Are walking treatment beliefs and illness perceptions associated with walking intention and 6-min walk distance in people with intermittent claudication? A cross-sectional study

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Abstract

Intermittent claudication (IC) is debilitating leg pain affecting older people with peripheral arterial disease, which is improved by regular walking. This study evaluated associations between psychosocial variables and 6-Minute Walk Distance (6MWD) to identify factors that motivate walking. 142 Individuals with IC (116 males, mean 66.9y [SD=10.2]) completed cross-sectional assessments of sociodemographics, walking treatment beliefs and intention (Theory of Planned Behaviour [TPB]), illness perceptions (Revised Illness Perceptions Questionnaire), and 6MWD. Multiple linear regression evaluated relationships between treatment beliefs (block 1) and illness perceptions (block 2) with intention and 6MWD. TPB constructs were associated with intention (R=.72, p<.001) and 6MWD (R=.08, p<.001). Illness perceptions were associated with 6MWD only (R=.27, p<.001). Intention (β=.26), treatment control (β=-.27), personal control (β=.32), coherence (β=.18), and risk factor attributions (β=.22; all p<0.05) were independently associated with 6MWD. Treatment beliefs and illness perceptions associated with intention and 6MWD in people with IC are potential intervention targets.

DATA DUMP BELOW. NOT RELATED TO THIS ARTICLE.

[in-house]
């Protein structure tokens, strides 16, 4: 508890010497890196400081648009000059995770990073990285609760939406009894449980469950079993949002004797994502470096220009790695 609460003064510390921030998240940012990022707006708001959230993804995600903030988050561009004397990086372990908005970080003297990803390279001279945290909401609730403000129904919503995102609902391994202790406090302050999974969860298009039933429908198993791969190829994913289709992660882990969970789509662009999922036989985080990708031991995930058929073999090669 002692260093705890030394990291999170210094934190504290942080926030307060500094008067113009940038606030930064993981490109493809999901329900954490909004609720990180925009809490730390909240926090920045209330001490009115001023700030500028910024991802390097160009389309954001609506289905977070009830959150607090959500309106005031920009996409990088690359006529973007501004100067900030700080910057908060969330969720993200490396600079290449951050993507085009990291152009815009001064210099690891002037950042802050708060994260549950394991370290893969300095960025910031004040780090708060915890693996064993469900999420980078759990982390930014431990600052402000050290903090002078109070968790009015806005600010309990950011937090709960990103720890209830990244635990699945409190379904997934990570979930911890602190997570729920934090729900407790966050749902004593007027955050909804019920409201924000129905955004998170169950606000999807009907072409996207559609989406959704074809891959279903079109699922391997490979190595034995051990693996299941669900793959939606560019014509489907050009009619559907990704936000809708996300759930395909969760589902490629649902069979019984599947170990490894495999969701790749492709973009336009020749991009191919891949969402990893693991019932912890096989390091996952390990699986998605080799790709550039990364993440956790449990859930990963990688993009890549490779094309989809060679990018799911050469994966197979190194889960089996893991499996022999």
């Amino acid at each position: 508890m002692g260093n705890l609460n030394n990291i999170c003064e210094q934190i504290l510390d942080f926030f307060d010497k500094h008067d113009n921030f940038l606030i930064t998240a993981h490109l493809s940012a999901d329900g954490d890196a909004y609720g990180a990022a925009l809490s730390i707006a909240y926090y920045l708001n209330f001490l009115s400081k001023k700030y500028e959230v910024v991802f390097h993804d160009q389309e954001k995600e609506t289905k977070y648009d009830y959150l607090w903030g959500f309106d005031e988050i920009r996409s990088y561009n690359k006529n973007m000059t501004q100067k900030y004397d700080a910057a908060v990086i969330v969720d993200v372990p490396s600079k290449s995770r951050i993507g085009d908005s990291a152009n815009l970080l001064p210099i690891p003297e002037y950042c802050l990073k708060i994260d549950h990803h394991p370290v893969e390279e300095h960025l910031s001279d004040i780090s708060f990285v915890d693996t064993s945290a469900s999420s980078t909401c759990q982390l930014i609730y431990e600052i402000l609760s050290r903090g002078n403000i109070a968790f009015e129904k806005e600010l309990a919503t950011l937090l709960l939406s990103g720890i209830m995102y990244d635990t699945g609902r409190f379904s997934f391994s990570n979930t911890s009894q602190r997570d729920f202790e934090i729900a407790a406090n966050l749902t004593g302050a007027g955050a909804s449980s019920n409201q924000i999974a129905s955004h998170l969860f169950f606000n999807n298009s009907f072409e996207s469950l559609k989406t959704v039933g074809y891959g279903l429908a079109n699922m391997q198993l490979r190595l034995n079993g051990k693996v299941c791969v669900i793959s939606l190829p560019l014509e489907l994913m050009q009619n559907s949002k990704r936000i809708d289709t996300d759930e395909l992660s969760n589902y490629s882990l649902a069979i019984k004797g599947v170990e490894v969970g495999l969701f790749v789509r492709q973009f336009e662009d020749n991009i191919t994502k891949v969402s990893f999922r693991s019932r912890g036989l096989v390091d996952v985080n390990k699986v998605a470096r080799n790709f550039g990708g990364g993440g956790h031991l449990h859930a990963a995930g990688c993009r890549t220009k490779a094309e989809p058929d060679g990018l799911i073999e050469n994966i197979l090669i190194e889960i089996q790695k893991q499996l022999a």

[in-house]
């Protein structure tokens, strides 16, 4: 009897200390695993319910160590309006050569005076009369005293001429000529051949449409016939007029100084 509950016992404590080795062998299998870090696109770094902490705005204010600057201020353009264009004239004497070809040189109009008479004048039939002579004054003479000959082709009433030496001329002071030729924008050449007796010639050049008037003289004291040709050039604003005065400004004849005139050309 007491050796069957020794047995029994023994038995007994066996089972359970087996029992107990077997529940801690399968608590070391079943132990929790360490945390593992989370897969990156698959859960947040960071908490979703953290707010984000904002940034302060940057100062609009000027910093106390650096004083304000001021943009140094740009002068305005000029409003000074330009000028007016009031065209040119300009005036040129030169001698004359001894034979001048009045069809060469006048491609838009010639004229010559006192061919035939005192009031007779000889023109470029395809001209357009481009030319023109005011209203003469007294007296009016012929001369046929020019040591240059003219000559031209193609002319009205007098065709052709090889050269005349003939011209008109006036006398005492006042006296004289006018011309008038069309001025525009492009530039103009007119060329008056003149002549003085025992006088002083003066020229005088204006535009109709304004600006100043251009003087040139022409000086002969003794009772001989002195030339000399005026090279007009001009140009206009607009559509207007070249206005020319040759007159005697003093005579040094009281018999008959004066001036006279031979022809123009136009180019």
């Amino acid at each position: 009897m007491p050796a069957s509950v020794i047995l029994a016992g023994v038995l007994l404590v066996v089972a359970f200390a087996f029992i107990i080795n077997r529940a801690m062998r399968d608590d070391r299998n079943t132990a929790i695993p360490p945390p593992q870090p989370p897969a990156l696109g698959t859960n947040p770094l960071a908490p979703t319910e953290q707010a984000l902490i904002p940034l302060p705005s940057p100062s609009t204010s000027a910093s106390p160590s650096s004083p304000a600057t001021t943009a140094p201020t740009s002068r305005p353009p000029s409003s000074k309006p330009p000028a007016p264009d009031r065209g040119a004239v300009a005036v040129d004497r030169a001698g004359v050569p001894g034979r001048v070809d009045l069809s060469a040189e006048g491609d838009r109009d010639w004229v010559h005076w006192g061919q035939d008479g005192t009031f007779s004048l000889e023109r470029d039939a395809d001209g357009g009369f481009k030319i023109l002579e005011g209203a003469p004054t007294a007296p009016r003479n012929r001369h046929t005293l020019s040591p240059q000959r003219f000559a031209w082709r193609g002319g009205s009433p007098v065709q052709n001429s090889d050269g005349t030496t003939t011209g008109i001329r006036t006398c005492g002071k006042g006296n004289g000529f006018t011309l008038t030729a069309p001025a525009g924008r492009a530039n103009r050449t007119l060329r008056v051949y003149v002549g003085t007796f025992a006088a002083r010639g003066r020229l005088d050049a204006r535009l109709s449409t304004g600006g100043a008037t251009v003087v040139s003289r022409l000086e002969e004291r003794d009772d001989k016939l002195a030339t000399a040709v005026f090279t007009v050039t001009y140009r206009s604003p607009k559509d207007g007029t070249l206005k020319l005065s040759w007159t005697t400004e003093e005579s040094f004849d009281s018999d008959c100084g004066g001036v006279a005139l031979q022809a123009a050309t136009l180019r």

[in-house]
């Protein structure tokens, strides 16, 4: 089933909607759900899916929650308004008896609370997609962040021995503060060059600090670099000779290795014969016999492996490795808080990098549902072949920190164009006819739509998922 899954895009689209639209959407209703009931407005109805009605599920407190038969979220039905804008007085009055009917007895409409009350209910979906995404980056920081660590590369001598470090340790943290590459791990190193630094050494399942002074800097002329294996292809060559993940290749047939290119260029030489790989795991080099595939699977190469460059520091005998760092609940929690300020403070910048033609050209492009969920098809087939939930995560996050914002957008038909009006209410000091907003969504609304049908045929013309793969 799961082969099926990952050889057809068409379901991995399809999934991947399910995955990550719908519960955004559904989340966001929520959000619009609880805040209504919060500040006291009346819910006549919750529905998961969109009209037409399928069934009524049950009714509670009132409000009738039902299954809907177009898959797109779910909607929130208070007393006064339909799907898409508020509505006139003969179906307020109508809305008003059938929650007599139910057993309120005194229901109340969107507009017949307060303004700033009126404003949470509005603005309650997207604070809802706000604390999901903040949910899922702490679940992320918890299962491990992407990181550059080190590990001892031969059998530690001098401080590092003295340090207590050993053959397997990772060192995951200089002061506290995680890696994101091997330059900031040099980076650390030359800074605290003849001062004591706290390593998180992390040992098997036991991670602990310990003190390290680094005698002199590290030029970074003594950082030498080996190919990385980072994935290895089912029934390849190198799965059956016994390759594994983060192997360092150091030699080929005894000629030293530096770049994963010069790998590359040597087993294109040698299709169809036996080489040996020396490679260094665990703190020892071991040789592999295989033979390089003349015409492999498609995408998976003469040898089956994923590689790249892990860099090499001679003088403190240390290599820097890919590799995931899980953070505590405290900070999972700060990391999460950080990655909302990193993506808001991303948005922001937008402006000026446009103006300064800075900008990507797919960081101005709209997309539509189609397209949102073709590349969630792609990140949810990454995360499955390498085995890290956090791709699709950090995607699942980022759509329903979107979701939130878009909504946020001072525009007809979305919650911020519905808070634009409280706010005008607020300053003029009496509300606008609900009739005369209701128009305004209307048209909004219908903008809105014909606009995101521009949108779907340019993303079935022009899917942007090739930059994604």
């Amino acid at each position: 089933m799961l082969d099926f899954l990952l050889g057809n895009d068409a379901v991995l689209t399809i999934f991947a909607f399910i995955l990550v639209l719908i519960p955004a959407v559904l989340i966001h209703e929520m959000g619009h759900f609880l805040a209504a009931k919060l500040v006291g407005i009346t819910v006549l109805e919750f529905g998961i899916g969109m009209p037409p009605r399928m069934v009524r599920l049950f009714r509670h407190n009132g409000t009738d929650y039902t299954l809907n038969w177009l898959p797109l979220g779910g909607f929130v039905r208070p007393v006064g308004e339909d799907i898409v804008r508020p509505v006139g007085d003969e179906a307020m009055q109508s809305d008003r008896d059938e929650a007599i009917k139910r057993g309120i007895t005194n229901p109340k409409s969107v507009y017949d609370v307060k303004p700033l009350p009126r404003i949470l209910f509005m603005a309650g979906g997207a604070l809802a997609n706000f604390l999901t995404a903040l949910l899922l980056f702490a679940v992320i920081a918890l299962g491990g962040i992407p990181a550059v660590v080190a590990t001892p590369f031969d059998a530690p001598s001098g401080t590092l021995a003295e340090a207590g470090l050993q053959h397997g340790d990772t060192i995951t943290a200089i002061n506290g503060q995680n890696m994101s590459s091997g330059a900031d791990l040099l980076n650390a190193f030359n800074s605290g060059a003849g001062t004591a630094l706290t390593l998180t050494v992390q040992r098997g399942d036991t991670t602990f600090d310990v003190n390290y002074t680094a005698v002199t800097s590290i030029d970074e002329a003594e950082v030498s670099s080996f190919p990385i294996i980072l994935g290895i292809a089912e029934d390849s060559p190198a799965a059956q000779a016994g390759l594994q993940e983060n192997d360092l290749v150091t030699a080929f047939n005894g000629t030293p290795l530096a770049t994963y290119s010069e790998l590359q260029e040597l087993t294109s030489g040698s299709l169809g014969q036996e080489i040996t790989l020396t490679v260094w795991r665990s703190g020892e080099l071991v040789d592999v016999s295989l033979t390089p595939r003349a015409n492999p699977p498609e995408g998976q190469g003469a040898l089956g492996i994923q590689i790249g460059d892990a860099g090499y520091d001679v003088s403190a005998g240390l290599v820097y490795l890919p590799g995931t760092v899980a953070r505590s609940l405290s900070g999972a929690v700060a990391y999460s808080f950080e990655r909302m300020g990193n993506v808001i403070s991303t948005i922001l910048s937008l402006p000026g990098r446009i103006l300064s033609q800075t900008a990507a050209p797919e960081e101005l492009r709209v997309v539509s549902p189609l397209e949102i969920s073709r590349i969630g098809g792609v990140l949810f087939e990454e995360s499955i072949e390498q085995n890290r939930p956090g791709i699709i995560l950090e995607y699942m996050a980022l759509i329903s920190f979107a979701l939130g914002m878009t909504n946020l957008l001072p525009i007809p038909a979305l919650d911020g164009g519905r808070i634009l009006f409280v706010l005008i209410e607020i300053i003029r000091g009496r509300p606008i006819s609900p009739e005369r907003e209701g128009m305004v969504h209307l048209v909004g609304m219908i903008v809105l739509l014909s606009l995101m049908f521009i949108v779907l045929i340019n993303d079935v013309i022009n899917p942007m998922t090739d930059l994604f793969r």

Original languageEnglish
Pages (from-to)473-481
Number of pages9
JournalJOURNAL OF AGING AND PHYSICAL ACTIVITY
Volume27
Issue number4
Early online date13 Mar 2019
DOIs
Publication statusPublished - 2019

Keywords

  • Behavior change
  • Illness representations
  • Walking capacity

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